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THE HANFORD ENVIRONMENTAL DOSE RECONSTRUCTION PROJECT: A REVIEW OF FOUR DOCUMENTS Figure 1. Location of the Hanford site, counties surrounding the site, and key operating facilities in 1944-1947. (Reproduced from Air Pathway Report - Phase I of the HanfordEnvironmental Dose Reconstruction Project, PNL-7412 HEDR Rev. 1 UC-707, July 1991, with permission from Battelle, Pacific Northwest Laboratories.)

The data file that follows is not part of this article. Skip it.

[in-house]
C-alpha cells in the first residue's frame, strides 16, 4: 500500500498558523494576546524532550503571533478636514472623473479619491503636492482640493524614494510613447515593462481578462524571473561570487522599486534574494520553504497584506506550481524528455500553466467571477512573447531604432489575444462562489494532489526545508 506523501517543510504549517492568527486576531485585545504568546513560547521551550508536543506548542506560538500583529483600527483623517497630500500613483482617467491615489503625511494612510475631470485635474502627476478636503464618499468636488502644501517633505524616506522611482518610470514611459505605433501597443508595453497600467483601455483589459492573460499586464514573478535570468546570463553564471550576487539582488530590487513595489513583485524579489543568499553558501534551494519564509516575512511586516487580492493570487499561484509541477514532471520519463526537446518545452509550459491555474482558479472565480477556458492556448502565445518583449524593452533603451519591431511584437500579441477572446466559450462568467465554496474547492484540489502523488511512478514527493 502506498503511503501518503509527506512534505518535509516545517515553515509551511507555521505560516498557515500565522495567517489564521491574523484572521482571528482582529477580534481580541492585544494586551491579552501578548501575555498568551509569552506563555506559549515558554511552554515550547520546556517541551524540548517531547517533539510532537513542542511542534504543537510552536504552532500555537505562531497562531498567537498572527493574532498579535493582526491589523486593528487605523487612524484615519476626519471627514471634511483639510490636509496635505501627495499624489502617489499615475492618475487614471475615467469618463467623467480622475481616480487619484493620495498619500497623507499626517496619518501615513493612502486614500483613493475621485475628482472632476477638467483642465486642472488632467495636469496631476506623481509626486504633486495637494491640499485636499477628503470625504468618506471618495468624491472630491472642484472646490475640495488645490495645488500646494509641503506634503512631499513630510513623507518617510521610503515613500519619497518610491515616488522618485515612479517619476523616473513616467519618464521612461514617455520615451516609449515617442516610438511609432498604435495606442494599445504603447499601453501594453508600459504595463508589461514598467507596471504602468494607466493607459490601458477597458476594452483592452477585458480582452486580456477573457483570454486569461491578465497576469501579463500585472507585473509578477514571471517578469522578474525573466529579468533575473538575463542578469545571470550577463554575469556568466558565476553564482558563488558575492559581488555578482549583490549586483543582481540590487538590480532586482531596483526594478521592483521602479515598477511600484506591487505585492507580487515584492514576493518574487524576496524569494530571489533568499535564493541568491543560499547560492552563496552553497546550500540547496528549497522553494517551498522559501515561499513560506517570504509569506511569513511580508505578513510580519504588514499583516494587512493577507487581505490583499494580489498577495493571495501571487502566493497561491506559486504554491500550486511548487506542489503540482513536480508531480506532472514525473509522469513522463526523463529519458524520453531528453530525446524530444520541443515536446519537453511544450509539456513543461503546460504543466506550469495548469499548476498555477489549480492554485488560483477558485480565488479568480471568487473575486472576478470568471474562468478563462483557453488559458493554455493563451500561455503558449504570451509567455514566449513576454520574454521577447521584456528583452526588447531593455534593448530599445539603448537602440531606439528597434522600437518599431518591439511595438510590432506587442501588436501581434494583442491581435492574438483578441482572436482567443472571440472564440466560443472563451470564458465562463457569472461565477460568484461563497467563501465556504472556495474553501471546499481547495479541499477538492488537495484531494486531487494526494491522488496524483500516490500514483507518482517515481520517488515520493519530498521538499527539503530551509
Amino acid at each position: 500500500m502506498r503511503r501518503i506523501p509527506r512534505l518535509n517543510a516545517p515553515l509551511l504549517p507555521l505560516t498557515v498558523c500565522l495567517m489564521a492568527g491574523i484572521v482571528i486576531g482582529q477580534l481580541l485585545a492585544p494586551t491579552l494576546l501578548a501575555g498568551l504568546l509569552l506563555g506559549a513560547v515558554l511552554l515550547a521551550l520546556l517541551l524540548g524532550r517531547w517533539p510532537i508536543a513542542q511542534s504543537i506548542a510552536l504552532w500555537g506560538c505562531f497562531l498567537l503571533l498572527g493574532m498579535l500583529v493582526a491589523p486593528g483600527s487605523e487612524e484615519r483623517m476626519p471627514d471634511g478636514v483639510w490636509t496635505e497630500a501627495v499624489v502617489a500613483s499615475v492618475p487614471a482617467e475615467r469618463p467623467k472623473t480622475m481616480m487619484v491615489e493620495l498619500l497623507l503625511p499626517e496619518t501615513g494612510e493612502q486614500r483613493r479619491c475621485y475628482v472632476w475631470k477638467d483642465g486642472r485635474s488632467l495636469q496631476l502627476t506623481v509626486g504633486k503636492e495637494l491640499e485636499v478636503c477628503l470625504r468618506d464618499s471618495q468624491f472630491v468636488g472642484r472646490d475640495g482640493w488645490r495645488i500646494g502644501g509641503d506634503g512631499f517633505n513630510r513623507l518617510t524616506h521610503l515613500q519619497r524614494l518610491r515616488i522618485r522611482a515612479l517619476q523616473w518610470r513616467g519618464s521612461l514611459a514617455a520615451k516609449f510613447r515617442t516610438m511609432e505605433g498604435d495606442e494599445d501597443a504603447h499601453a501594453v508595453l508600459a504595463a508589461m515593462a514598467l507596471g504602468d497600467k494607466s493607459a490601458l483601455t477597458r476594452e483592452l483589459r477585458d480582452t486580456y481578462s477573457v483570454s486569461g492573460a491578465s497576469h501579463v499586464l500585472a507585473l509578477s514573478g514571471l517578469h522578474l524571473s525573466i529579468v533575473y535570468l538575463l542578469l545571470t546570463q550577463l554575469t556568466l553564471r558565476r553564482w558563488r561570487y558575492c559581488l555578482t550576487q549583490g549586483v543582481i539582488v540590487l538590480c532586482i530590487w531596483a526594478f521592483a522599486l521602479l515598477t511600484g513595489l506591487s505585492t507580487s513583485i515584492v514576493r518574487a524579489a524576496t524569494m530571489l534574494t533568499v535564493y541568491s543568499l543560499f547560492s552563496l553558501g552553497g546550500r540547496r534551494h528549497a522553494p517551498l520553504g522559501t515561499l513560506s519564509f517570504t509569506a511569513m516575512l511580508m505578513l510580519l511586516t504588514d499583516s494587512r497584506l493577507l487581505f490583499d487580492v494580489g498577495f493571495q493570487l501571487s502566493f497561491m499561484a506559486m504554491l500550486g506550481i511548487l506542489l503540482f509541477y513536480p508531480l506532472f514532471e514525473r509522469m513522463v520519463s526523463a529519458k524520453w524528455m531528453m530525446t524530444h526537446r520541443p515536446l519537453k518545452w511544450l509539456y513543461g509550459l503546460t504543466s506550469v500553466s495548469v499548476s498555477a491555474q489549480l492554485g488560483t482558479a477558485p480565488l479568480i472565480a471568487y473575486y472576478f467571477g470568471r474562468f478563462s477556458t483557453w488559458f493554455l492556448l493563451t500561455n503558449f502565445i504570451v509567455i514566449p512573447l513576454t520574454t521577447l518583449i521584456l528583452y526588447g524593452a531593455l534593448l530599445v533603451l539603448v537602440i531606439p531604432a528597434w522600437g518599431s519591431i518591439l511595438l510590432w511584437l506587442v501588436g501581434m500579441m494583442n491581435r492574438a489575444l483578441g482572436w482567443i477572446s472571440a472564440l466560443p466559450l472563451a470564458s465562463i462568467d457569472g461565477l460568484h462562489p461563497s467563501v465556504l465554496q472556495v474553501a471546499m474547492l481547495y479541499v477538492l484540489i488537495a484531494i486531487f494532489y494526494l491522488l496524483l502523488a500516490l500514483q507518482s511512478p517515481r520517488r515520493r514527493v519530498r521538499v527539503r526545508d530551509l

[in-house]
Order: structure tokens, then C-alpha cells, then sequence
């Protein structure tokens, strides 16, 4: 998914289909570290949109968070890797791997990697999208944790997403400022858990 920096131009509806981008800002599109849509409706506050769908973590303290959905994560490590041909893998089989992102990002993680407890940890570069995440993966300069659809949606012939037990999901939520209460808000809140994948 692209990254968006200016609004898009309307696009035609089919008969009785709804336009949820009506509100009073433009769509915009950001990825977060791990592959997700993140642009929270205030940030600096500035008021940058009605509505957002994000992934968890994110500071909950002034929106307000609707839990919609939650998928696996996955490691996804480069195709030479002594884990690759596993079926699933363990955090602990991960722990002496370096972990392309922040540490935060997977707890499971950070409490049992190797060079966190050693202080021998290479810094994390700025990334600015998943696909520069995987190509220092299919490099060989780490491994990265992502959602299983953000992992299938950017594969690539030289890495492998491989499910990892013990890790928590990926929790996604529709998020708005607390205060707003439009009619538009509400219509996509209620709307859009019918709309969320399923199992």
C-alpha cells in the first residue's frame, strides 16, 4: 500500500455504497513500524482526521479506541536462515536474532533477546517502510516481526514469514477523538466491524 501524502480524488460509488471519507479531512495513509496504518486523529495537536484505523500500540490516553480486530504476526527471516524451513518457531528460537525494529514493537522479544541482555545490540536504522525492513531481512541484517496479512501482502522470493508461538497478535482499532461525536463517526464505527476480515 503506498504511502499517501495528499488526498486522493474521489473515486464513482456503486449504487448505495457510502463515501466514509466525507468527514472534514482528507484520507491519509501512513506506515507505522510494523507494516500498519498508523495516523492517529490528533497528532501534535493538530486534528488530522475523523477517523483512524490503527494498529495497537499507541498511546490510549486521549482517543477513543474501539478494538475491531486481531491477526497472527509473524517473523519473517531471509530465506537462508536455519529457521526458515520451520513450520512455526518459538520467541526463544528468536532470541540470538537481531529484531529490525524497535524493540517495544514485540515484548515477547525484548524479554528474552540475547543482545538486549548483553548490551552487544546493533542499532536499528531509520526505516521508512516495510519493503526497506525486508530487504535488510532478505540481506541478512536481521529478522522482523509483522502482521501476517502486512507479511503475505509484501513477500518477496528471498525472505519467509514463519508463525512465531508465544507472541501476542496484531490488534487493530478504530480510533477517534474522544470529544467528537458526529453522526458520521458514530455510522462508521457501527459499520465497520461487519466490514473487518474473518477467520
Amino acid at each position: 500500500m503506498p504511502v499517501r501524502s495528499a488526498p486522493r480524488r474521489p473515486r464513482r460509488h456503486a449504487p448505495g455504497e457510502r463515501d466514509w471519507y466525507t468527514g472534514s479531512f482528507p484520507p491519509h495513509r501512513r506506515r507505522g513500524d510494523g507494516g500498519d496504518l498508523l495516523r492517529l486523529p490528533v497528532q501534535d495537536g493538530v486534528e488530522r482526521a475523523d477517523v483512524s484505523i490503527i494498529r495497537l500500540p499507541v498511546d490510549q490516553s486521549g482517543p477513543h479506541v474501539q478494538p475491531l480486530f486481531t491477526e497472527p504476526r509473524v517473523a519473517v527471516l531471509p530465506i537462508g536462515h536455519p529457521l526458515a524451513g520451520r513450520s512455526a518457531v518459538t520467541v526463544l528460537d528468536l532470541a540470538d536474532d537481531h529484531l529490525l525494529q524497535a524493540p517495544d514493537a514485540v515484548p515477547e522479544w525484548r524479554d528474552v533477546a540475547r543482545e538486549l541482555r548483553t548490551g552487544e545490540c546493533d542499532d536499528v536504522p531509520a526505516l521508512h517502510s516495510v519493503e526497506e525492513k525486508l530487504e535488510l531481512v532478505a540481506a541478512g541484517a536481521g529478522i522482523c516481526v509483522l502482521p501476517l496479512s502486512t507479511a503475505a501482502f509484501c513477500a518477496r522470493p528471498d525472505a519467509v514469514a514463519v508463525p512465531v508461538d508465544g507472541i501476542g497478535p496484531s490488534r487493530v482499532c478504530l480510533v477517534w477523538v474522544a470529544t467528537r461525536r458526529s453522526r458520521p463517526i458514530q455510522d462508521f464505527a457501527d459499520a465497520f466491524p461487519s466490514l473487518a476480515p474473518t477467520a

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THE HANFORD ENVIRONMENTAL DOSE RECONSTRUCTION PROJECT: A REVIEW OF FOUR DOCUMENTS Some of the iodine-131, was released to the atmosphere during the processing of fuel from the reactors. Carried by the wind, the iodine-131 was distributed to the ground and rivers and entered the food chain. This relatively short-lived radioisotope (half-life, 8.04 days) has received considerable attention during dose-reconstruction studies because it was judged to be the largest contributor (over 90% of the effective dose) to the historical radiation dose attributable to the Hanford nuclear facility (Napier, 1991). Over the last 2 decades, concerns increased about the potential impact of the activities at Hanford on the surrounding population. Continuing declassification of historical Hanford documents, including the release of additional information about episodic releases of iodine-131 (such as the intentional release called the Green Run), has made the public more concerned about the possibility of health effects in residents of the area surrounding the Hanford site. Documents describing specific releases of radioactive materials were made available to the public in 1986. In 1986, the DOE directed a full study of the release of radioactive materials from Hanford and of the radiation dose received by the surrounding population. The scientific work of the HEDR project was contracted to PNL, and the project was expected to be completed in 1995. The goal of the HEDR project was to determine how much radioactive material was released, how people were exposed, and what radiation dose people might have received. Originally funded by the DOE, the project is currently funded by CDC. The study is being conducted under the direction of the TSP which was created in 1988 and was formed in part to provide independent oversight and to facilitate public discussion of past nuclear activities at Hanford.